It is often the case that when a client first realises it may have been the victim of a fraud, the extent of the fraud or the prospects of any recovery are not known.

We are regularly instructed at this stage to evaluate the prospects of a commercial recovery and, as importantly, to avoid the various pitfalls in investigating a fraud that a client needs to avoid if it is not to prejudice its prospects of recovery. These pitfalls include not tipping off the fraudster about the investigation, preserving the authenticity of evidence and complying with employment and data protection requirements.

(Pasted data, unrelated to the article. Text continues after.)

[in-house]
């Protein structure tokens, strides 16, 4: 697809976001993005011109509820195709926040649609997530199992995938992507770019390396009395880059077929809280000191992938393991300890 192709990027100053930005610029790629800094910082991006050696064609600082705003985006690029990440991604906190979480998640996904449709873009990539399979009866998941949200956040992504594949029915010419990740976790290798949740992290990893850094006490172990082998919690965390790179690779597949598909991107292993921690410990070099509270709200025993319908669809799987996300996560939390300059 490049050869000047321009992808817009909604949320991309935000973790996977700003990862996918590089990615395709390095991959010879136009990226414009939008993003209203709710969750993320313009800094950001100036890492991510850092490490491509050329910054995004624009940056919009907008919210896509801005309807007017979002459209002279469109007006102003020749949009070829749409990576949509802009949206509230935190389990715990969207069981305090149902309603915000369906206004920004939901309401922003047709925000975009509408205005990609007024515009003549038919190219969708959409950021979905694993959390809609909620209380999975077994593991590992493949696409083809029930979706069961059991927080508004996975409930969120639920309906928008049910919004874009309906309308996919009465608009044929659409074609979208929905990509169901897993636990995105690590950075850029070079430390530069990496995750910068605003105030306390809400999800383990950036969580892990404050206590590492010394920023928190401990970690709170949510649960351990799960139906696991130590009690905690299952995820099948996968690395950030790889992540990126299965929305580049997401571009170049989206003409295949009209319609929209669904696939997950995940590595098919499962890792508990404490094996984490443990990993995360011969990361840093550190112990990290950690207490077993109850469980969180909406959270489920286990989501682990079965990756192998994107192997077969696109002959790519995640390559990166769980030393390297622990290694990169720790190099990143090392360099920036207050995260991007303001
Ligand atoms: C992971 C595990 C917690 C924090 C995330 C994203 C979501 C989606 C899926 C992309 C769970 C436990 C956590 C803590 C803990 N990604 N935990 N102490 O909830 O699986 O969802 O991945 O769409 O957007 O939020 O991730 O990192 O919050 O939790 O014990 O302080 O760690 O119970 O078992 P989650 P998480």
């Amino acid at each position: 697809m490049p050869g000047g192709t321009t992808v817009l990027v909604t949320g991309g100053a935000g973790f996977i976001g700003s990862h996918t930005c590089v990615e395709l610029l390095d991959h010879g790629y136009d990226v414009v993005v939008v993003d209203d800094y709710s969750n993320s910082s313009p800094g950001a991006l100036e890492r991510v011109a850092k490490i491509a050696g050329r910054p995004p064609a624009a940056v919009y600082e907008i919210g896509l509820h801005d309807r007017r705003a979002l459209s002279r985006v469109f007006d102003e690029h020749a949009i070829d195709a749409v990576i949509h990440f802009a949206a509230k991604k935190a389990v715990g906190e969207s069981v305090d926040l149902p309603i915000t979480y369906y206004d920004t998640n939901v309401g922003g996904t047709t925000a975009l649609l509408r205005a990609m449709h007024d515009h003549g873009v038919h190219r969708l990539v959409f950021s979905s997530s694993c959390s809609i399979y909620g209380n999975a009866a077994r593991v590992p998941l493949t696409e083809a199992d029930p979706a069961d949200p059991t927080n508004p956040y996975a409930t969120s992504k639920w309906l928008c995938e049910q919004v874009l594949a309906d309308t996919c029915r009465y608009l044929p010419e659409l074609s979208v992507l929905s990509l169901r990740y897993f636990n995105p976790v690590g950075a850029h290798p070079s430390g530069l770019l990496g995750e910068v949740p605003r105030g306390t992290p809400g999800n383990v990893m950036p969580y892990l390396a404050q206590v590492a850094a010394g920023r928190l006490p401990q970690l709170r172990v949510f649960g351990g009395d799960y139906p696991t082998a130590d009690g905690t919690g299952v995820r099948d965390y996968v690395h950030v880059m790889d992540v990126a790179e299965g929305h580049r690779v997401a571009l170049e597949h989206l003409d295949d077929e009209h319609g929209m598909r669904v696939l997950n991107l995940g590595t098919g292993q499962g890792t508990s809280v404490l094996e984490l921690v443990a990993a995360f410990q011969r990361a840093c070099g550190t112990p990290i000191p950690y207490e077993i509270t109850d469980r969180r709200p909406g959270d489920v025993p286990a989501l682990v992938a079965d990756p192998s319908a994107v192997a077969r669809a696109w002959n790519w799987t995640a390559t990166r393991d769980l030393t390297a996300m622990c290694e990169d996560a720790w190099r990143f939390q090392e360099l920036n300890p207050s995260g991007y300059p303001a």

We have a long track record of working with investigators, forensic data recovery specialists and forensic accountants in investigating frauds. In so doing, we have identified how the fraud was committed, its extent and assets to be frozen.

In addition, we regularly obtain disclosure orders both in England and abroad against third parties to obtain information necessary to establish the claim and to identify assets which may be capable of being frozen. These orders are usually combined with gagging orders, which prevent the third party from disclosing the existence of the disclosure order to the fraudster. We have also made use of US legislation so as to be able to trace US$ payments and to compel the production of material documents.